Texas Tech to Help Lead New Climate Science Center
School will have leadership role in a consortium of universities, tribal nations and regional partners.
Written by Chris Cook
Texas Tech will play a significant leadership role within the consortium in addressing regional responses of terrestrial and aquatic ecosystems to changes in precipitation and temperatures.
Texas Tech University will play a leadership role in a consortium of universities, tribal nations and regional partners that will make up the newly formed South-Central Climate Science Center.
The center encompasses Texas, Oklahoma and New Mexico and will partner with the U.S. Geological Survey (USGS) to address regional climate change challenges, including:
- Climate impacts on agriculture and grazing
- Ecosystem restoration
- Fish and wildlife response to climate change
- Invasive species and wild land fire
- Protection of cultural resources and trust species, including migratory fish and waterfowl
- Water availability and water quality for humans and ecosystems
The consortium is led by the University of Oklahoma and will involve researchers at Texas Tech, Oklahoma State University, Louisiana State University, the Chickasaw Nation, the Choctaw Nation of Oklahoma, and the National Oceanic and Atmospheric Administration’s (NOAA) Geophysical Fluid Dynamics Laboratory (GFDL) at Princeton University. Texas Tech will play a significant leadership role within the consortium in addressing regional responses of terrestrial and aquatic ecosystems to changes in precipitation and temperatures. Texas Tech began teaming with the University of Oklahoma more than a year ago to secure the funding.
“The awarding of the South-Central Climate Science Center was a highly competitive process,” said Texas Tech President Guy Bailey. “We are delighted to partner with these outstanding institutions and tribal organizations. I believe Texas Tech brings solid climate science, ecology and conservation, and atmospheric science research to the table as the consortium looks at solutions to current challenges facing our region. We already have close collaborations with the U.S. Department of the Interior, and we look forward to growing these significantly.”
“At the outset, we recognized the intrinsic diversity of the South Central Region – its climate and weather, its ecology and economy, and its many cultures – and that this diversity demanded a solid and resourceful team,” said Berrien Moore, vice president for weather and climate programs at the University of Oklahoma. “We were fortunate to have Texas Tech on that team. Texas Tech not only has deep scientific knowledge about this region and beyond, it also has the demonstrated willingness to apply this knowledge to solve real problems that confront our citizens every day as they do their jobs.”
The South-Central Climate Science Center is one of eight centers being established across the country. Texas Tech began proactively looking for partners many months before proposals were submitted to the Department of the Interior in the spring of 2011.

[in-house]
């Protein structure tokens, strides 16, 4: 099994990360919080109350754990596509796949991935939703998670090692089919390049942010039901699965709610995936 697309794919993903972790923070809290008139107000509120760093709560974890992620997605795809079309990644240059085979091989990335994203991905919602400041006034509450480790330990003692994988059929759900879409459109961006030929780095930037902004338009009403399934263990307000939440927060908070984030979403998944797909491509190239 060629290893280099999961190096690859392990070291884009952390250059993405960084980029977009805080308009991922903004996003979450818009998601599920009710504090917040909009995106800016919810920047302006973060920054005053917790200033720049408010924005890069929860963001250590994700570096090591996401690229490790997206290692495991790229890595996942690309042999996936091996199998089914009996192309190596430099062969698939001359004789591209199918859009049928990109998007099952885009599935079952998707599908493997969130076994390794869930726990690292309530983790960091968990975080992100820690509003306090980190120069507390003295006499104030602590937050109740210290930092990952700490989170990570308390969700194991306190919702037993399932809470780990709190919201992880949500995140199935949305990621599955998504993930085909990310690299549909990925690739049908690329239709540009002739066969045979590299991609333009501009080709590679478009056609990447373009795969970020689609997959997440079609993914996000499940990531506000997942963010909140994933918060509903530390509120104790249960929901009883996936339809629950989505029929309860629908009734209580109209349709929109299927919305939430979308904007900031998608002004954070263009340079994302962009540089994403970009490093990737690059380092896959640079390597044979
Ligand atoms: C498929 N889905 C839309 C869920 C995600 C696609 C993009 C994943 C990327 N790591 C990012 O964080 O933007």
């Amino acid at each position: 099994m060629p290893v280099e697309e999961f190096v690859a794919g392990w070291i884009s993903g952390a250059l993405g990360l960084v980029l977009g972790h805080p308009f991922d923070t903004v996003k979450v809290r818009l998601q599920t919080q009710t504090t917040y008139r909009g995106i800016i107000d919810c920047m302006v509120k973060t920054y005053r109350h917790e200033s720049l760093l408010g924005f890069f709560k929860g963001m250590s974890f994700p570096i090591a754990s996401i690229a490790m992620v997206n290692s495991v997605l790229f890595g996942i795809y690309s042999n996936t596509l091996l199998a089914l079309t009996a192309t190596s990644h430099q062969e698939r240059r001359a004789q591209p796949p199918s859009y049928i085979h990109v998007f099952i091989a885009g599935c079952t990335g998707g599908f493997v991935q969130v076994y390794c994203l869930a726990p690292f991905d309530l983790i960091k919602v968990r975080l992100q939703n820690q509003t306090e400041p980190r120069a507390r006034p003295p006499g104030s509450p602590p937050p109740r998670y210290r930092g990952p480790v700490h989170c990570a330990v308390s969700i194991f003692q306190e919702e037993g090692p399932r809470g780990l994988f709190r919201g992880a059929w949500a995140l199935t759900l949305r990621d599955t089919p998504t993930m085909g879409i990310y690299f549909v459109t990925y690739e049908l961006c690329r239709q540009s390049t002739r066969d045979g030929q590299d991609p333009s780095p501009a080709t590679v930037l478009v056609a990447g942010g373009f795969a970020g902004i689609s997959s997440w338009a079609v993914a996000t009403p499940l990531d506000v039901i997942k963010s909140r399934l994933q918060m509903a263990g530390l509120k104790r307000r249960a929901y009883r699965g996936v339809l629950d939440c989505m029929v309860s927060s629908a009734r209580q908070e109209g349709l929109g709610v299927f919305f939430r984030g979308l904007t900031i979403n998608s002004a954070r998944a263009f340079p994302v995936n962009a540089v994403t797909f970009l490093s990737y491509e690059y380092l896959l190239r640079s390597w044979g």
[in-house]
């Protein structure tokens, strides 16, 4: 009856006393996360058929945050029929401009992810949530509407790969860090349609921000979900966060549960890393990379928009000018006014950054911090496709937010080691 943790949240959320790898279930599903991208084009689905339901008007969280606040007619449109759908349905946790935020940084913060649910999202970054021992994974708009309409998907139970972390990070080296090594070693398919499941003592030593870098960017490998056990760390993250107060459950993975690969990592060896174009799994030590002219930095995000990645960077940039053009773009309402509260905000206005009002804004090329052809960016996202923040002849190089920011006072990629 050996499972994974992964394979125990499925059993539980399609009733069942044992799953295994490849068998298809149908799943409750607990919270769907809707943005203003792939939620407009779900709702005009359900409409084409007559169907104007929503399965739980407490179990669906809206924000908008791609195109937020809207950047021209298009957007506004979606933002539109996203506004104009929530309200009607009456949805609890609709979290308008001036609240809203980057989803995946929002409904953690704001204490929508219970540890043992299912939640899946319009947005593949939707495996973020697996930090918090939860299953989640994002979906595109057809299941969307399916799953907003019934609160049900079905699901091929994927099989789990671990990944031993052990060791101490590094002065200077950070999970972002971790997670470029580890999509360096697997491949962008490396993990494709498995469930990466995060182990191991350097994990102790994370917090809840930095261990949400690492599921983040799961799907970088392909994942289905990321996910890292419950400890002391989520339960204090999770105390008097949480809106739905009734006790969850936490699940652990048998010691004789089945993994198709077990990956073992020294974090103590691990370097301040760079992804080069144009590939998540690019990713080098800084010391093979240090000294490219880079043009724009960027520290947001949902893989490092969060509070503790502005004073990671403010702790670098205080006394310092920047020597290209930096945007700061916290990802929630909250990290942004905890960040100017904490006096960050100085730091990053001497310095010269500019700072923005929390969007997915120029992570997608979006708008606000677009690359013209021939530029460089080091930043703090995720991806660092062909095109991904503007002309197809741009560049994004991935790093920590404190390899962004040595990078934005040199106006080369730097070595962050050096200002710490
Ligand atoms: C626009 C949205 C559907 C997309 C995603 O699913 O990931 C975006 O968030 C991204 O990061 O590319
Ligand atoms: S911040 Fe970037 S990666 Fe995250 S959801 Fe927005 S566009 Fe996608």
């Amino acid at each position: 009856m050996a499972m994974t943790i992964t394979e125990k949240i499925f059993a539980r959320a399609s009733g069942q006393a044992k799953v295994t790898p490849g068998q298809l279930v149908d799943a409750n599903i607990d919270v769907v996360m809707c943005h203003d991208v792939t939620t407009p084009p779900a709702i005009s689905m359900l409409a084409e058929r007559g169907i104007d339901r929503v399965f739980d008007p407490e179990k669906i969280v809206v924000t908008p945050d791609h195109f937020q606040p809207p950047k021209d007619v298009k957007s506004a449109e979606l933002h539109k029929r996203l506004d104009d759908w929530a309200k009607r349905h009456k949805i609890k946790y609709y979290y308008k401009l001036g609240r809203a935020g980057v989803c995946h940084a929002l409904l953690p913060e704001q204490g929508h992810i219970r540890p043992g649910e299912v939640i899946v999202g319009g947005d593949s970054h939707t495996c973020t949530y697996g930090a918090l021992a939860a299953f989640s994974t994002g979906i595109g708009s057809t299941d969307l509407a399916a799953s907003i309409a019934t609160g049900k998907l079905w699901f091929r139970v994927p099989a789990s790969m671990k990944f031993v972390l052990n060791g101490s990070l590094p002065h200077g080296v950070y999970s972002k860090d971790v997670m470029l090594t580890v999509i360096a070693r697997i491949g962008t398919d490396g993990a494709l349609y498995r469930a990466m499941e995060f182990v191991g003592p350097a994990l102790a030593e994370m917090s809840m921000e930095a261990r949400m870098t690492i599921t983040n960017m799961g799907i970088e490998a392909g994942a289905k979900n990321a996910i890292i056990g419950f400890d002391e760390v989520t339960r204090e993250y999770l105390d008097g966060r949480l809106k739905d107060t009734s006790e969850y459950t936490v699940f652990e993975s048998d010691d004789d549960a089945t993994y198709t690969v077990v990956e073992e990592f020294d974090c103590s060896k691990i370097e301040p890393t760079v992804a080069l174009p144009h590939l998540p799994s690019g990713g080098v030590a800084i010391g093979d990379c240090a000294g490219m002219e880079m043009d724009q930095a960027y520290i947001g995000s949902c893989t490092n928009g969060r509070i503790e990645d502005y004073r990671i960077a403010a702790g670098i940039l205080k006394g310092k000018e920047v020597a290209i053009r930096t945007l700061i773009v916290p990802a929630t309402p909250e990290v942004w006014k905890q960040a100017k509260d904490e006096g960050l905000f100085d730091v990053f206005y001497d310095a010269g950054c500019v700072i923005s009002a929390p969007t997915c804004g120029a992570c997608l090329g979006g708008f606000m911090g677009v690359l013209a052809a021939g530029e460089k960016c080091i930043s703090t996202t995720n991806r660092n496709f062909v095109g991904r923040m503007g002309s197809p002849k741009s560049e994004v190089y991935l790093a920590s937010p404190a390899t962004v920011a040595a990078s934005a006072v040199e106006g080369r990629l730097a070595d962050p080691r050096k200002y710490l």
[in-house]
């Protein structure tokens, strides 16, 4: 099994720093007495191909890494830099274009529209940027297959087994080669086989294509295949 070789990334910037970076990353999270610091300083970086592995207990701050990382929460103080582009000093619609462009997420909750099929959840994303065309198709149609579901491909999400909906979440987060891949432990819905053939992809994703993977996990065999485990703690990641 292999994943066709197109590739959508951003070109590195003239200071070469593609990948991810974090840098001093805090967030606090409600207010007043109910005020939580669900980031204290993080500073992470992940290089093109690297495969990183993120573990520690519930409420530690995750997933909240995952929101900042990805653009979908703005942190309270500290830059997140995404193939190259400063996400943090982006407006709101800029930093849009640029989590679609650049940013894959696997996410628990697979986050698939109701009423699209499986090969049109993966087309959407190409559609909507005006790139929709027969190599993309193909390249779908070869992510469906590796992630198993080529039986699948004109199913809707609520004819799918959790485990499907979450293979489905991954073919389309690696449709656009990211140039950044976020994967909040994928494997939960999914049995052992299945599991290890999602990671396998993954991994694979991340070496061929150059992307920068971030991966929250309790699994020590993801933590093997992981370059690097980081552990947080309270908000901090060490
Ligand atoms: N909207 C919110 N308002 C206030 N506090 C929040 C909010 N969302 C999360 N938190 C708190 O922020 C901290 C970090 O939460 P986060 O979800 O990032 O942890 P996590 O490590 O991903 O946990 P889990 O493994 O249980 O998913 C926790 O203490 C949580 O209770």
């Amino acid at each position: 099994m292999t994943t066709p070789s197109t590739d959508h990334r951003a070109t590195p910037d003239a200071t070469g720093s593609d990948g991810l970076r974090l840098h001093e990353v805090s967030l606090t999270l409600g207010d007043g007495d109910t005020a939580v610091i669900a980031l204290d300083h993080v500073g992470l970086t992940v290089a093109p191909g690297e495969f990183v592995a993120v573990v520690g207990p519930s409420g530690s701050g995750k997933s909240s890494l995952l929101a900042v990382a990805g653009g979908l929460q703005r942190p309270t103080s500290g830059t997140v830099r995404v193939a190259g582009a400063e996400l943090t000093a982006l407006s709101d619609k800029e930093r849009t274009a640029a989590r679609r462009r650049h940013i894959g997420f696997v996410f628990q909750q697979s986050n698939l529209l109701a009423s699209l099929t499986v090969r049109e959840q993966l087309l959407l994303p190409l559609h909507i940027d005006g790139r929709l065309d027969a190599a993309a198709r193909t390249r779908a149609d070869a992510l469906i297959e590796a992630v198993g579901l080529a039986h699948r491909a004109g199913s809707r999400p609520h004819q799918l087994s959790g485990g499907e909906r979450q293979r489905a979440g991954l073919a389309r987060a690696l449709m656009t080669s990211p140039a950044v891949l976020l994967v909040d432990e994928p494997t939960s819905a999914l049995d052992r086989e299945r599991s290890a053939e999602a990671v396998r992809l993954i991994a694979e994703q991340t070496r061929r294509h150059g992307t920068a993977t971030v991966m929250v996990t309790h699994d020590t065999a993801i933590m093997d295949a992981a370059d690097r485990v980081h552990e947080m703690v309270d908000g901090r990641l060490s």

“This is fabulous news for Texas Tech and our partners; it reflects more than a year in planning and coordination within Texas Tech and with our external partners,” said Taylor Eighmy, vice president for research. “I especially want to recognize Reagan Hales of our Strategic Opportunities to Advance Research (SOAR) team and Dr. John Zak of the College of Arts and Sciences for their leadership in bringing our faculty and our partners together. We look forward to many fruitful collaborations such as this as Texas Tech’s research enterprise grows and matures.”
Zak, an ecosystem ecologist in the Department of Biological Sciences and associate dean for research in the College of Arts and Sciences, is the principal investigator for this project.
“Becoming part of the center places Texas Tech in a national network for climate science,” he said. “Through these centers we can begin to provide critical data that can be used to more effectively address water policy issues, development of conservation strategies and help formulate economic responses that are linked to projections of precipitation patterns and climate.”
Texas Tech brings a transdisciplinary approach to the project with extensive and internationally recognized experts in global climate modeling and projection, as well as expertise in water and land conservation, biodiversity, ecosystem ecology and management issues.
Partnering with the GFDL, Texas Tech produced the high-resolution climate projection dataset used for the 2009 U.S. Global Change Research Program assessment. The university has long studied climate impacts in arid and semi-arid environments world-wide to understand how climate change will alter ecosystem dynamics and services. Texas Tech also is developing a climate projection database for the USGS, as well as best practices for the U.S. Fish and Wildlife Service on applying climate projections in ecosystem impact analyses.
The university, along with Oklahoma and Oklahoma State University, has provided national leadership in weather and climate observations through their operational mesonet stations, which compile real-time climate data, as well as through research facilities and radar-equipped vehicles.
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The Department of Biological Sciences in the College of Arts and Sciences at Texas Tech University hosts a variety of academic degree programs aimed toward the advancement of knowledge, learning, teaching and research of the natural world.
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